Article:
Want to rebuild an aging bridge?  Someone will sue you and claim the old bridge is a historical landmark.  Want to put in a solar farm?  Someone will sue you because the land is home to endangered rats, turtles, salamanders, toads, fairy shrimp, or something.  Endangered species are everywhere in California.  Want to put a condominium project in a depressed part of town?  Someone will sue you because it doesn’t match the neighborhood.  Want to build a house?  Someone will sue you because it will block their view.

All these things and more happen in California.  It's no surprise that businesses find California a very challenging place to be profitable.  California’s markets are huge.  No doubt about it.  So, some business will operate in the state.  California’s location on the Pacific Rim and it ports also compel some business to be in California, even if costs are high.  California is a fantastic place to live.  So, people who can afford to will live here.  Some business owners will locate businesses where the owner wants to live.  But, most businesses are too competitive to give up profits to live in California.  Many keep their headquarter s here while shipping their new jobs to other states, or abroad.

Even so, California is unlikely to become Detroit.  It, sadly, is also unlikely to achieve its potential or regain its previous economic vigor.  The cost of California DURT is just too high.  Instead, the place will become increasingly divided.  Coastal regions, for the foreseeable future, will become even more affluent, heavily white and increasingly Asian.  Hosts of unseen, less fortunate people support them, often commuting from more hardscrabble interior locations.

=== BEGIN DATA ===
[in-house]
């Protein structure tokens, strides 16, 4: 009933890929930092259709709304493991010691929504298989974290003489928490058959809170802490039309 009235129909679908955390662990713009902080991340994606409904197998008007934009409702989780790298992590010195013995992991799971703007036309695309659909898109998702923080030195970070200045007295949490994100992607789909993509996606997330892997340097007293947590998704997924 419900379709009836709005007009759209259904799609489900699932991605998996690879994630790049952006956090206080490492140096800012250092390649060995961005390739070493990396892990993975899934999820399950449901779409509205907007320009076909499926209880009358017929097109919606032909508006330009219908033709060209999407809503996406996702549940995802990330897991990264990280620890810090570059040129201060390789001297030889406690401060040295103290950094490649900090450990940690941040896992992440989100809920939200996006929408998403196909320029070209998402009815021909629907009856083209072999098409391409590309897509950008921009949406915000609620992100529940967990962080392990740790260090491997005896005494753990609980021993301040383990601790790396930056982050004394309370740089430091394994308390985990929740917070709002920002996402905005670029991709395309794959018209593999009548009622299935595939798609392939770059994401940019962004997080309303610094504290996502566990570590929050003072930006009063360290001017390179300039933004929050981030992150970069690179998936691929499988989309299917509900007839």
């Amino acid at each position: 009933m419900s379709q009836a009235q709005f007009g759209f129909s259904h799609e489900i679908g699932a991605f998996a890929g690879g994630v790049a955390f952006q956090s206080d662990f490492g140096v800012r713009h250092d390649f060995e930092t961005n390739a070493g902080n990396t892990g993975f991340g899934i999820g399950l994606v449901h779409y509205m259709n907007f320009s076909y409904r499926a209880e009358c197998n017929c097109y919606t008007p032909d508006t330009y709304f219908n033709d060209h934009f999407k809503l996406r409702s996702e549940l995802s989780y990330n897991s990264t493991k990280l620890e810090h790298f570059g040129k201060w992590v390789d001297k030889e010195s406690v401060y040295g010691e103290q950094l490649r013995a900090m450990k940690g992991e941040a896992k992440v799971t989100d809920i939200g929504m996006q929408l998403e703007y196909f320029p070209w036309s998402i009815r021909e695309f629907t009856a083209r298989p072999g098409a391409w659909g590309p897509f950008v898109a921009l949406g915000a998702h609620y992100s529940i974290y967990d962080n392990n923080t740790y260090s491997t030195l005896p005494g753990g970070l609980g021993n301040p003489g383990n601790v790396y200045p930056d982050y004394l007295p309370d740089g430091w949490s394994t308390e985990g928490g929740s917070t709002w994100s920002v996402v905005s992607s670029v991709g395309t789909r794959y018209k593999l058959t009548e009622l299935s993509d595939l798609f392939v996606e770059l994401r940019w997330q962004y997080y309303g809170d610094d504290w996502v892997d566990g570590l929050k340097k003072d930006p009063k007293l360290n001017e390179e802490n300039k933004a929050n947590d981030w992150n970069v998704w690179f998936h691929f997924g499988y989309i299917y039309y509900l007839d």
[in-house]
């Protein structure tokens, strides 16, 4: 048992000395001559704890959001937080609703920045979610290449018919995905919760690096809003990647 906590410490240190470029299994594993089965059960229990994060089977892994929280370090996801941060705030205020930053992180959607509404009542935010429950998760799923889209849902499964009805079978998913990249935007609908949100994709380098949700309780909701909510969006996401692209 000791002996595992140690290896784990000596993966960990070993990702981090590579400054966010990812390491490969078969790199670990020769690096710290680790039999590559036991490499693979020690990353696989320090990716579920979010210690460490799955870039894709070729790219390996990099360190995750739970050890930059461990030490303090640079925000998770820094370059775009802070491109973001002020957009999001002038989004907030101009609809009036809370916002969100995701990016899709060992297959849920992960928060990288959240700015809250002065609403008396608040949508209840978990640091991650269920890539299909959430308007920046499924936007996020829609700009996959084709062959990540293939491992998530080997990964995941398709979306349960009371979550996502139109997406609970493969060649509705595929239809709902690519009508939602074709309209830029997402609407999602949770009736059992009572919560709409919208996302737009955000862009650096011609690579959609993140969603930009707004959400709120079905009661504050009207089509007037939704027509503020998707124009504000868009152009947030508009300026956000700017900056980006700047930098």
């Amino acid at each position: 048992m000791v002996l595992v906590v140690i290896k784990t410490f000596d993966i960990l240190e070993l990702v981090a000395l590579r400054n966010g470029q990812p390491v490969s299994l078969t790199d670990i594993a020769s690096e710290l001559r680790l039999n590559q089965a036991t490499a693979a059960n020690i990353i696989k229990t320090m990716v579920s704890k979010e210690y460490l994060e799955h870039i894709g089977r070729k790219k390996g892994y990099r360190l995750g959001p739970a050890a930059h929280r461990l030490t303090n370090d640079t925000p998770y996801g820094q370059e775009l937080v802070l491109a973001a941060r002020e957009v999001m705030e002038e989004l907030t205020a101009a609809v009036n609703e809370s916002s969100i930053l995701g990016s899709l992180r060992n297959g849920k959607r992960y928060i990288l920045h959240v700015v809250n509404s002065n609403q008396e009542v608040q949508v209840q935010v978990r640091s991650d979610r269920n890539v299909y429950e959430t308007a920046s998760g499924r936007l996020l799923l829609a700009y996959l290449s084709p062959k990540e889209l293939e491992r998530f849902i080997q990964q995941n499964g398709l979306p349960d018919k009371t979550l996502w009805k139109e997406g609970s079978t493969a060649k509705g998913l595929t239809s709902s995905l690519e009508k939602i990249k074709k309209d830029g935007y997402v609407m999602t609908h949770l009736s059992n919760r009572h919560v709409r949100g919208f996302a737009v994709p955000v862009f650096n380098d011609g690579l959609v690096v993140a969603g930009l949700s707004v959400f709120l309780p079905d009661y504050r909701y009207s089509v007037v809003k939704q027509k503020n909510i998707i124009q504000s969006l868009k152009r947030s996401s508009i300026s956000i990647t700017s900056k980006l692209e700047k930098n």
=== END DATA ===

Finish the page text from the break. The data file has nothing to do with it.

Considerable poverty will coexist uncomfortably in California’s coastal paradise.  Working class families already crowd into housing units designed for one family, and this will likely only get worse. 

What Coastal California won’t have is much of a middle class.  Lack of opportunity and high housing costs makes the most pleasant parts of California an unattractive place for people who define quality of life by opportunity and affordable housing, young families.  Domestic migration is likely to continue to be negative.

For its part, inland California is already depressed, 27 counties have unemployment rates over 15 percent.  Eight have unemployment rates above 20 percent.  Even during the boom, many of California’s inland areas had extraordinarily high unemployment rates.  Central California’s poverty and blight will only get worse.

All this is courtesy of expensive California DURT.  Because of it, California’s economy will lag.  More importantly, California seems to be morphing into almost a Hollywood caricature.  The self-absorbed hedonistic wealthy live side by side with the poor, like  a combination of a Club Med and Leisure Village in a third-world country.

Bill Watkins is a professor at California Lutheran University and runs the Center for Economic Research and Forecasting, which can be found at clucerf.org.

Photo by chavez25



















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Thrid world

When i actually think about our evolution it kinda cracks me up how we managed to make an entire species a joke for the sake of some paper and plastic cards that are " supposedly " mean something more than they seem but only mean shit in the long run to say it the most austere way there is.
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I think its also worth

I think its also worth mentioning that in many California metros, the cost of real estate is still way too high to even come close to being supported by real wages. 5 years into the housing bust and a decent home anywhere near San Francisco is going to set you back anywhere from $400,000-$500,000. Lots of people- myself included- have future plans to relocate out of the state as a result. Unless California can find a way to get its real estate situation under control it will eventually lose much of its competitive vigor due to the loss of its younger professional workers.